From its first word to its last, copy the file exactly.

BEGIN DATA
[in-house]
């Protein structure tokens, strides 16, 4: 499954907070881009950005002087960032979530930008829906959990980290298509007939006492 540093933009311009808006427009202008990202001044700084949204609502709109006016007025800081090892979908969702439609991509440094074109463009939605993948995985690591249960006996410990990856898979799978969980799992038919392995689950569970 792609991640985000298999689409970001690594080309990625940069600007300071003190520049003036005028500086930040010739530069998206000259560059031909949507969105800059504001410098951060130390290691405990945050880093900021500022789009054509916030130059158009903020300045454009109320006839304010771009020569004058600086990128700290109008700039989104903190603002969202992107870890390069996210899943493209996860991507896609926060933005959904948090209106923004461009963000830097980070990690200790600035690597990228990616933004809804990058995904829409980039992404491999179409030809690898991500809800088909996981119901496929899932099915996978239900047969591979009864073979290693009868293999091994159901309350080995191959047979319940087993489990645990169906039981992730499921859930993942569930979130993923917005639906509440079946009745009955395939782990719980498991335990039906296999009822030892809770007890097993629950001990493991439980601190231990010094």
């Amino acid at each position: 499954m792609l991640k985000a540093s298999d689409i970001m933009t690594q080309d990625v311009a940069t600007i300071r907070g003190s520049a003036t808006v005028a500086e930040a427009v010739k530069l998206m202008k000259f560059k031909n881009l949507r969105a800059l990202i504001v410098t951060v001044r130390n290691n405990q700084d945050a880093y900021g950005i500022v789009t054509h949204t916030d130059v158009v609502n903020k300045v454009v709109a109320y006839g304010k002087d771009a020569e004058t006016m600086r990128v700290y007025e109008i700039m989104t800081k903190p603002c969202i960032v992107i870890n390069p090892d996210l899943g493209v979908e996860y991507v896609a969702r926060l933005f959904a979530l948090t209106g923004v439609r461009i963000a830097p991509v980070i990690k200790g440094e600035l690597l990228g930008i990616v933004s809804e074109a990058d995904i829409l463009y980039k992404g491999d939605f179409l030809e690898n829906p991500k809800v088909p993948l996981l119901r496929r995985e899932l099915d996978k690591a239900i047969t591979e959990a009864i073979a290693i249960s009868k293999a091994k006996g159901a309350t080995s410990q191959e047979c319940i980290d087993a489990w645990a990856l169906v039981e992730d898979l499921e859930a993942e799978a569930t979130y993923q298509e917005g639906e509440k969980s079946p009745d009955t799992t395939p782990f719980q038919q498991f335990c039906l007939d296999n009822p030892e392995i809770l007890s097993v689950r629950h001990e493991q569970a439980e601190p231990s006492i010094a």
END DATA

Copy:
[in-house]
């Protein structure tokens, strides 16, 4: 499954907070881009950005002087960032979530930008829906959990980290298509007939006492 540093933009311009808006427009202008990202001044700084949204609502709109006016007025800081090892979908969702439609991509440094074109463009939605993948995985690591249960006996410990990856898979799978969980799992038919392995689950569970 792609991640985000298999689409970001690594080309990625940069600007300071003190520049003036005028500086930040010739530069998206000259560059031909949507969105800059504001410098951060130390290691405990945050880093900021500022789009054509916030130059158009903020300045454009109320006839304010771009020569004058600086990128700290109008700039989104903190603002969202992107870890390069996210899943493209996860991507896609926060933005959904948090209106923004461009963000830097980070990690200790600035690597990228990616933004809804990058995904829409980039992404491999179409030809690898991500809800088909996981119901496929899932099915996978239900047969591979009864073979290693009868293999091994159901309350080995191959047979319940087993489990645990169906039981992730499921859930993942569930979130993923917005639906509440079946009745009955395939782990719980498991335990039906296999009822030892809770007890097993629950001990493991439980601190231990010094």
């Amino acid at each position: 499954m792609l991640k985000a540093s298999d689409i970001m933009t690594q080309d990625v311009a940069t600007i300071r907070g003190s520049a003036t808006v005028a500086e930040a427009v010739k530069l998206m202008k000259f560059k031909n881009l949507r969105a800059l990202i504001v410098t951060v001044r130390n290691n405990q700084d945050a880093y900021g950005i500022v789009t054509h949204t916030d130059v158009v609502n903020k300045v454009v709109a109320y006839g304010k002087d771009a020569e004058t006016m600086r990128v700290y007025e109008i700039m989104t800081k903190p603002c969202i960032v992107i870890n390069p090892d996210l899943g493209v979908e996860y991507v896609a969702r926060l933005f959904a979530l948090t209106g923004v439609r461009i963000a830097p991509v980070i990690k200790g440094e600035l690597l990228g930008i990616v933004s809804e074109a990058d995904i829409l463009y980039k992404g491999d939605f179409l030809e690898n829906p991500k809800v088909p993948l996981l119901r496929r995985e899932l099915d996978k690591a239900i047969t591979e959990a009864i073979a290693i249960s009868k293999a091994k006996g159901a309350t080995s410990q191959e047979c319940i980290d087993a489990w645990a990856l169906v039981e992730d898979l499921e859930a993942e799978a569930t979130y993923q298509e917005g639906e509440k969980s079946p009745d009955t799992t395939p782990f719980q038919q498991f335990c039906l007939d296999n009822p030892e392995i809770l007890s097993v689950r629950h001990e493991q569970a439980e601190p231990s006492i010094a």